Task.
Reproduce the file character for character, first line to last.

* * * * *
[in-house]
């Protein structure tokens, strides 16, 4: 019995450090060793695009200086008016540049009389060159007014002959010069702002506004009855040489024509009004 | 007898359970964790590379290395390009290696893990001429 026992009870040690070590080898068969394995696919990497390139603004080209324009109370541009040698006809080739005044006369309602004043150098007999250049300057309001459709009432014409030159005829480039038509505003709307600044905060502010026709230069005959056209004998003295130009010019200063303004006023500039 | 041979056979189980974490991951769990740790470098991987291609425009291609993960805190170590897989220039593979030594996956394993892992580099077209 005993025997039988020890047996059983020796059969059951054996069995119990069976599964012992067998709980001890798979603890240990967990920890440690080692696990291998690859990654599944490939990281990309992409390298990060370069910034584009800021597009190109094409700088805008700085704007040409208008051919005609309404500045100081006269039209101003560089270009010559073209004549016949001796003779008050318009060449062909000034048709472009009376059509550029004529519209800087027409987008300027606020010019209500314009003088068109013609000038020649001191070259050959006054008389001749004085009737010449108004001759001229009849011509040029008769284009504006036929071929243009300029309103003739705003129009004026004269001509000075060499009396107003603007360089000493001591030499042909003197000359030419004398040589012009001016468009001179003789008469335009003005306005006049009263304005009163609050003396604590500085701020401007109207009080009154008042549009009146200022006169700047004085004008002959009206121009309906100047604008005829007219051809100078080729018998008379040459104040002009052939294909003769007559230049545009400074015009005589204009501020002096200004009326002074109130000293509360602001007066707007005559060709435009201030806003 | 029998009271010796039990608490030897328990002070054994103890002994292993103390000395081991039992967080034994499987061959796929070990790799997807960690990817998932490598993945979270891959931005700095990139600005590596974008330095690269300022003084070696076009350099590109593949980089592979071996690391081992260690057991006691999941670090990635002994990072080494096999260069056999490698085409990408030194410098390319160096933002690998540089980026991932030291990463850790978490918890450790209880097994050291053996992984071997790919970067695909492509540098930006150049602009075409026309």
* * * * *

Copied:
[in-house]
């Protein structure tokens, strides 16, 4: 019995450090060793695009200086008016540049009389060159007014002959010069702002506004009855040489024509009004 | 007898359970964790590379290395390009290696893990001429 026992009870040690070590080898068969394995696919990497390139603004080209324009109370541009040698006809080739005044006369309602004043150098007999250049300057309001459709009432014409030159005829480039038509505003709307600044905060502010026709230069005959056209004998003295130009010019200063303004006023500039 | 041979056979189980974490991951769990740790470098991987291609425009291609993960805190170590897989220039593979030594996956394993892992580099077209 005993025997039988020890047996059983020796059969059951054996069995119990069976599964012992067998709980001890798979603890240990967990920890440690080692696990291998690859990654599944490939990281990309992409390298990060370069910034584009800021597009190109094409700088805008700085704007040409208008051919005609309404500045100081006269039209101003560089270009010559073209004549016949001796003779008050318009060449062909000034048709472009009376059509550029004529519209800087027409987008300027606020010019209500314009003088068109013609000038020649001191070259050959006054008389001749004085009737010449108004001759001229009849011509040029008769284009504006036929071929243009300029309103003739705003129009004026004269001509000075060499009396107003603007360089000493001591030499042909003197000359030419004398040589012009001016468009001179003789008469335009003005306005006049009263304005009163609050003396604590500085701020401007109207009080009154008042549009009146200022006169700047004085004008002959009206121009309906100047604008005829007219051809100078080729018998008379040459104040002009052939294909003769007559230049545009400074015009005589204009501020002096200004009326002074109130000293509360602001007066707007005559060709435009201030806003 | 029998009271010796039990608490030897328990002070054994103890002994292993103390000395081991039992967080034994499987061959796929070990790799997807960690990817998932490598993945979270891959931005700095990139600005590596974008330095690269300022003084070696076009350099590109593949980089592979071996690391081992260690057991006691999941670090990635002994990072080494096999260069056999490698085409990408030194410098390319160096933002690998540089980026991932030291990463850790978490918890450790209880097994050291053996992984071997790919970067695909492509540098930006150049602009075409026309």